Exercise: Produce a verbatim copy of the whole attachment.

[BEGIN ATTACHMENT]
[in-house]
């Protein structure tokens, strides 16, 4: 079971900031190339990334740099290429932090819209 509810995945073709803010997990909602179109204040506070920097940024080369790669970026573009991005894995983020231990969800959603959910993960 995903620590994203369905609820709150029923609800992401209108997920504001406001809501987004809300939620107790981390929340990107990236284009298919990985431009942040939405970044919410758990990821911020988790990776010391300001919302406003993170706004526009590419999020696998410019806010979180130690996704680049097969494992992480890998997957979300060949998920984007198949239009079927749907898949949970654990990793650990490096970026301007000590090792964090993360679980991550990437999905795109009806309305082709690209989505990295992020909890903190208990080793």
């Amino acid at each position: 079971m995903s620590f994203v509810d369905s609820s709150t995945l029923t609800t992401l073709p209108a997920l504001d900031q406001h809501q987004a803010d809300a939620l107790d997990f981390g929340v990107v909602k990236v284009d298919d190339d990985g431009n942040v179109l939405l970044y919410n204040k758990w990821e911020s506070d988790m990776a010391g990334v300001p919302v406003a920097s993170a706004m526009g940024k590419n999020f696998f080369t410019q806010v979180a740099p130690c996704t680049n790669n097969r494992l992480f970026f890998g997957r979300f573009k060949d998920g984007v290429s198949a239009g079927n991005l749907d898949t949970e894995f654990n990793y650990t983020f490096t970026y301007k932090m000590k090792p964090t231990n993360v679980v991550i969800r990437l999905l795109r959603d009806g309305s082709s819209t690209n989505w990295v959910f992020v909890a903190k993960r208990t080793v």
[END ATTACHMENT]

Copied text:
[in-house]
């Protein structure tokens, strides 16, 4: 079971900031190339990334740099290429932090819209 509810995945073709803010997990909602179109204040506070920097940024080369790669970026573009991005894995983020231990969800959603959910993960 995903620590994203369905609820709150029923609800992401209108997920504001406001809501987004809300939620107790981390929340990107990236284009298919990985431009942040939405970044919410758990990821911020988790990776010391300001919302406003993170706004526009590419999020696998410019806010979180130690996704680049097969494992992480890998997957979300060949998920984007198949239009079927749907898949949970654990990793650990490096970026301007000590090792964090993360679980991550990437999905795109009806309305082709690209989505990295992020909890903190208990080793």
């Amino acid at each position: 079971m995903s620590f994203v509810d369905s609820s709150t995945l029923t609800t992401l073709p209108a997920l504001d900031q406001h809501q987004a803010d809300a939620l107790d997990f981390g929340v990107v909602k990236v284009d298919d190339d990985g431009n942040v179109l939405l970044y919410n204040k758990w990821e911020s506070d988790m990776a010391g990334v300001p919302v406003a920097s993170a706004m526009g940024k590419n999020f696998f080369t410019q806010v979180a740099p130690c996704t680049n790669n097969r494992l992480f970026f890998g997957r979300f573009k060949d998920g984007v290429s198949a239009g079927n991005l749907d898949t949970e894995f654990n990793y650990t983020f490096t970026y301007k932090m000590k090792p964090t231990n993360v679980v991550i969800r990437l999905l795109r959603d009806g309305s082709s819209t690209n989505w990295v959910f992020v909890a903190k993960r208990t080793v």